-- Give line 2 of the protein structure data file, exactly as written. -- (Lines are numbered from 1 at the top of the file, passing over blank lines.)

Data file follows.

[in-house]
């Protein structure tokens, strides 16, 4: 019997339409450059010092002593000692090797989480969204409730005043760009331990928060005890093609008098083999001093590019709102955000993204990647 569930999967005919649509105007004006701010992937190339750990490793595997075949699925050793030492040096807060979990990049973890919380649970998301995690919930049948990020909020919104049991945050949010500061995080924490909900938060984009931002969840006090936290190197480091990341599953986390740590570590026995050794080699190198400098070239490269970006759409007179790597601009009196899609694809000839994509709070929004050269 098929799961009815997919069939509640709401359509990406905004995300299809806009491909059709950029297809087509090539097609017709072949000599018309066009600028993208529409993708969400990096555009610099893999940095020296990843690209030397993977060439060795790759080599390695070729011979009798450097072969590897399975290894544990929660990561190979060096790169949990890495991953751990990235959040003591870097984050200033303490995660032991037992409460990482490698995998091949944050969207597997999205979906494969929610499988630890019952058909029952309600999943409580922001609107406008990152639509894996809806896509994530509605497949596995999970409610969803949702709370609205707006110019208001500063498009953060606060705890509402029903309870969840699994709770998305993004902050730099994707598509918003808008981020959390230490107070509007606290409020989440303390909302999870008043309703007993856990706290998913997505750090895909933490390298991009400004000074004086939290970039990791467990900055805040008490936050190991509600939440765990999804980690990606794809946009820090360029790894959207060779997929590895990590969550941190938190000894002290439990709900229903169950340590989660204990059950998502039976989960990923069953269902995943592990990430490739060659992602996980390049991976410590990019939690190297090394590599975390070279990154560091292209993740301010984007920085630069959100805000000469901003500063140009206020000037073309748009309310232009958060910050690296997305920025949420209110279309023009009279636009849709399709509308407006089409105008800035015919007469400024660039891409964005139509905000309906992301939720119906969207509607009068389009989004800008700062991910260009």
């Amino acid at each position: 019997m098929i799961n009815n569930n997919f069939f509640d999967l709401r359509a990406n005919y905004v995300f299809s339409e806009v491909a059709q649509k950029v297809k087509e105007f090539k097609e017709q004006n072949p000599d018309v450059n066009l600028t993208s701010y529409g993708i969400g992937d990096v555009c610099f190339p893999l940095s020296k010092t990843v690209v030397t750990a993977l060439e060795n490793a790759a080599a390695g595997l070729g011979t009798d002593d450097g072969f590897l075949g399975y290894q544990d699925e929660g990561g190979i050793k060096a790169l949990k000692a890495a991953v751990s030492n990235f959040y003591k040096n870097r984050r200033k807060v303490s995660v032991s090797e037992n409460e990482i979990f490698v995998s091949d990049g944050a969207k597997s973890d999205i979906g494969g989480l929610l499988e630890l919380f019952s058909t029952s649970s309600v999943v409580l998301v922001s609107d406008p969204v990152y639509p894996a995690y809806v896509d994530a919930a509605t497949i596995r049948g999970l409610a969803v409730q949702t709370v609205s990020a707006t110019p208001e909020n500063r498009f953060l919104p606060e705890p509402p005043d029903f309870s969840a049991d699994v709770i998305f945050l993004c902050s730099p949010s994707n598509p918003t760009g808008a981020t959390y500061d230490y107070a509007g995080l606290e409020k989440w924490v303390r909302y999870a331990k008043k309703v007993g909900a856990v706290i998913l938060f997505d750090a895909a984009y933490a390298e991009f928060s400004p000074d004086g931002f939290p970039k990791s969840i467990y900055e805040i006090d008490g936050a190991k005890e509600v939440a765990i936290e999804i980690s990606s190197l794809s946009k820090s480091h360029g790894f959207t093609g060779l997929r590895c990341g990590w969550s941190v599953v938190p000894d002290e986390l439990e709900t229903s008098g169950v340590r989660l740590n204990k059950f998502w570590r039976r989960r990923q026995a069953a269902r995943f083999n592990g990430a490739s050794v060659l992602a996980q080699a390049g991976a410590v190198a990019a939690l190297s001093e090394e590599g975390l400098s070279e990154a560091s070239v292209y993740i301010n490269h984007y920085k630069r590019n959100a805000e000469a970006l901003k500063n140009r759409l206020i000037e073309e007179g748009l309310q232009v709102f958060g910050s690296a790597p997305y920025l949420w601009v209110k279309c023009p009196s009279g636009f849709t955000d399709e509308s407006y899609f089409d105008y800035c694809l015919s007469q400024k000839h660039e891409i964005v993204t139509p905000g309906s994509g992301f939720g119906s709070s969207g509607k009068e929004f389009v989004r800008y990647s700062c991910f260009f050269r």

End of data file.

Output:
């Protein structure tokens, strides 16, 4: 019997339409450059010092002593000692090797989480969204409730005043760009331990928060005890093609008098083999001093590019709102955000993204990647 569930999967005919649509105007004006701010992937190339750990490793595997075949699925050793030492040096807060979990990049973890919380649970998301995690919930049948990020909020919104049991945050949010500061995080924490909900938060984009931002969840006090936290190197480091990341599953986390740590570590026995050794080699190198400098070239490269970006759409007179790597601009009196899609694809000839994509709070929004050269 098929799961009815997919069939509640709401359509990406905004995300299809806009491909059709950029297809087509090539097609017709072949000599018309066009600028993208529409993708969400990096555009610099893999940095020296990843690209030397993977060439060795790759080599390695070729011979009798450097072969590897399975290894544990929660990561190979060096790169949990890495991953751990990235959040003591870097984050200033303490995660032991037992409460990482490698995998091949944050969207597997999205979906494969929610499988630890019952058909029952309600999943409580922001609107406008990152639509894996809806896509994530509605497949596995999970409610969803949702709370609205707006110019208001500063498009953060606060705890509402029903309870969840699994709770998305993004902050730099994707598509918003808008981020959390230490107070509007606290409020989440303390909302999870008043309703007993856990706290998913997505750090895909933490390298991009400004000074004086939290970039990791467990900055805040008490936050190991509600939440765990999804980690990606794809946009820090360029790894959207060779997929590895990590969550941190938190000894002290439990709900229903169950340590989660204990059950998502039976989960990923069953269902995943592990990430490739060659992602996980390049991976410590990019939690190297090394590599975390070279990154560091292209993740301010984007920085630069959100805000000469901003500063140009206020000037073309748009309310232009958060910050690296997305920025949420209110279309023009009279636009849709399709509308407006089409105008800035015919007469400024660039891409964005139509905000309906992301939720119906969207509607009068389009989004800008700062991910260009």